West Virginia Record

Friday, September 20, 2019

Morrisey leads group defending state's right to prohibit abortions

Federal Court

By Chris Dickerson | Sep 4, 2019


CHARLESTON — West Virginia Attorney General Patrick Morrisey is leading a 19-state effort in defending the right of states to prohibit abortion after 20 weeks of pregnancy.

Morrisey says the move also is a crucial argument to protect the lives of unborn children and safeguard West Virginia’s Pain Capable Unborn Child Protection Act.

Morrisey says the coalition’s brief, filed Sept. 3 with the 4th Circuit Court of Appeals, leans upon a growing scientific consensus that a fetus is capable of experiencing pain at the 20-week threshold, if not before.

“We must protect the life and liberty of every West Virginian, including the unborn,” Morrisey said. “We must safeguard unborn children from pain and promote life, all while also protecting the health of the mother. West Virginia’s law holds true to that mission, and this brief demonstrates my commitment to fight off any potential challenge to its constitutionality.” 

The brief supports the constitutionality of North Carolina’s 20-week ban as applied to abortions both before and after the point of viability. Both the North Carolina and West Virginia laws include an exception in cases of medical emergency. The brief also challenges the plaintiff’s ability to have brought the initial lawsuit.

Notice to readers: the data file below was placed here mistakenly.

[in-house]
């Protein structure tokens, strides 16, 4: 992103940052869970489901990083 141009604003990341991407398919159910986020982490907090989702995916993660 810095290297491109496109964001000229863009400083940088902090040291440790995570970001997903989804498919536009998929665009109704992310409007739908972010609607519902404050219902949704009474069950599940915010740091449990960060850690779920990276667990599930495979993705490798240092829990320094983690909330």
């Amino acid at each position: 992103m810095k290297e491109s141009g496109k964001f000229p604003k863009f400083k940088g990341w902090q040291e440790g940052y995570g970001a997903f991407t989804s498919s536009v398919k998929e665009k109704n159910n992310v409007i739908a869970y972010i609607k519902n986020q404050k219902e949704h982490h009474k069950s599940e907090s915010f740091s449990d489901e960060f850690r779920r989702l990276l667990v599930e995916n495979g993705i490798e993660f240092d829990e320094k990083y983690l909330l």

Morrisey says the U.S. Supreme Court has long recognized that states have valid interests in regulating abortion upon the grounds of women’s health and protecting the dignity of human life.

Any decision regarding the North Carolina case before the 4th Circuit appeals court could affect not only North Carolina’s law, but also similar laws in West Virginia and across the court’s jurisdiction which also covers Maryland, Virginia and South Carolina.

Joining West Virginia on the brief are Alabama, Alaska, Arizona, Arkansas, Indiana, Kansas, Kentucky, Louisiana, Mississippi, Missouri, Montana, Nebraska, North Dakota, Ohio, Oklahoma, South Carolina, Texas and Utah.

U.S. 4th Circuit Court of Appeals case number 19-1685

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